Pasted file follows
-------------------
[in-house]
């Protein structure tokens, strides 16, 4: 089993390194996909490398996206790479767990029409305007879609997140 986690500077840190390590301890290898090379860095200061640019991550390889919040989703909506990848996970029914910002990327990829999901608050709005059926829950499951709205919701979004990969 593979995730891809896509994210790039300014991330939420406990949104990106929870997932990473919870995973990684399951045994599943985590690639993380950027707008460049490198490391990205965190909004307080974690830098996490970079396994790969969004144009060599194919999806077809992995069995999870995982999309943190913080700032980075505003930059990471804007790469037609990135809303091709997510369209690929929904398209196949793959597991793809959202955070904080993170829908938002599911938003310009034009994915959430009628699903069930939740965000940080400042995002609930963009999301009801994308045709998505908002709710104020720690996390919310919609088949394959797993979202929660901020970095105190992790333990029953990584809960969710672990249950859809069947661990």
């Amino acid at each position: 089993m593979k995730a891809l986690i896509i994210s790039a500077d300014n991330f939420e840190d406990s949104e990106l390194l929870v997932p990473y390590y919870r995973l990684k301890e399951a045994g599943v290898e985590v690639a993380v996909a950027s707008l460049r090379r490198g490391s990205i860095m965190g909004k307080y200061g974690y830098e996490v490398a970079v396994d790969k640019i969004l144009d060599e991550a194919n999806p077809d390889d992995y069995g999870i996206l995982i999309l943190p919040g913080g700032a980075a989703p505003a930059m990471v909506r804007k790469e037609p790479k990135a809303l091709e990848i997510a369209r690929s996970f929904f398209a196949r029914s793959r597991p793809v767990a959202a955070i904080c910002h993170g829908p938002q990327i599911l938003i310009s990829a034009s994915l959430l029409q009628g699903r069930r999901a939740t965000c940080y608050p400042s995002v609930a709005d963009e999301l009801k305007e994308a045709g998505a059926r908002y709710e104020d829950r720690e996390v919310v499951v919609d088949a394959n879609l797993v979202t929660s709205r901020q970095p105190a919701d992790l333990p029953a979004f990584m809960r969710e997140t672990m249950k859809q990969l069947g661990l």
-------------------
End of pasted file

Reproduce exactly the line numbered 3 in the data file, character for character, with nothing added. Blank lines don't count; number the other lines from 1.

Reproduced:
């Amino acid at each position: 089993m593979k995730a891809l986690i896509i994210s790039a500077d300014n991330f939420e840190d406990s949104e990106l390194l929870v997932p990473y390590y919870r995973l990684k301890e399951a045994g599943v290898e985590v690639a993380v996909a950027s707008l460049r090379r490198g490391s990205i860095m965190g909004k307080y200061g974690y830098e996490v490398a970079v396994d790969k640019i969004l144009d060599e991550a194919n999806p077809d390889d992995y069995g999870i996206l995982i999309l943190p919040g913080g700032a980075a989703p505003a930059m990471v909506r804007k790469e037609p790479k990135a809303l091709e990848i997510a369209r690929s996970f929904f398209a196949r029914s793959r597991p793809v767990a959202a955070i904080c910002h993170g829908p938002q990327i599911l938003i310009s990829a034009s994915l959430l029409q009628g699903r069930r999901a939740t965000c940080y608050p400042s995002v609930a709005d963009e999301l009801k305007e994308a045709g998505a059926r908002y709710e104020d829950r720690e996390v919310v499951v919609d088949a394959n879609l797993v979202t929660s709205r901020q970095p105190a919701d992790l333990p029953a979004f990584m809960r969710e997140t672990m249950k859809q990969l069947g661990l």